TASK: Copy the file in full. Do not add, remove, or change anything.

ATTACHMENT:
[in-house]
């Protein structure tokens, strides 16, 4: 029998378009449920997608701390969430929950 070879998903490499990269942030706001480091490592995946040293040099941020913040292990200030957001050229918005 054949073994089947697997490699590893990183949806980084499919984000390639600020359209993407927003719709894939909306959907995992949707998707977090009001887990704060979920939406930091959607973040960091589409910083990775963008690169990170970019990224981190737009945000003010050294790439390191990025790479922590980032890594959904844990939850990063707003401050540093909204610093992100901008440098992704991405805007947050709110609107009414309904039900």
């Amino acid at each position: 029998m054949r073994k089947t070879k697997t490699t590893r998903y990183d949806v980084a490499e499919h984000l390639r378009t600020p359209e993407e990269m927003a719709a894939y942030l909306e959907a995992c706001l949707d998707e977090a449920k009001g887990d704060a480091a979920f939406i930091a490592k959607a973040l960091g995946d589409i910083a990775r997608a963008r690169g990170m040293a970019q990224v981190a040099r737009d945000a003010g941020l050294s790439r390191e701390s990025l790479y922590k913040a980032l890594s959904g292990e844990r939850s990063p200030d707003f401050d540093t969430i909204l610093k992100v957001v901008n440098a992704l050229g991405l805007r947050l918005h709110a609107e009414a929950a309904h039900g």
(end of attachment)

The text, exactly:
[in-house]
């Protein structure tokens, strides 16, 4: 029998378009449920997608701390969430929950 070879998903490499990269942030706001480091490592995946040293040099941020913040292990200030957001050229918005 054949073994089947697997490699590893990183949806980084499919984000390639600020359209993407927003719709894939909306959907995992949707998707977090009001887990704060979920939406930091959607973040960091589409910083990775963008690169990170970019990224981190737009945000003010050294790439390191990025790479922590980032890594959904844990939850990063707003401050540093909204610093992100901008440098992704991405805007947050709110609107009414309904039900």
């Amino acid at each position: 029998m054949r073994k089947t070879k697997t490699t590893r998903y990183d949806v980084a490499e499919h984000l390639r378009t600020p359209e993407e990269m927003a719709a894939y942030l909306e959907a995992c706001l949707d998707e977090a449920k009001g887990d704060a480091a979920f939406i930091a490592k959607a973040l960091g995946d589409i910083a990775r997608a963008r690169g990170m040293a970019q990224v981190a040099r737009d945000a003010g941020l050294s790439r390191e701390s990025l790479y922590k913040a980032l890594s959904g292990e844990r939850s990063p200030d707003f401050d540093t969430i909204l610093k992100v957001v901008n440098a992704l050229g991405l805007r947050l918005h709110a609107e009414a929950a309904h039900g």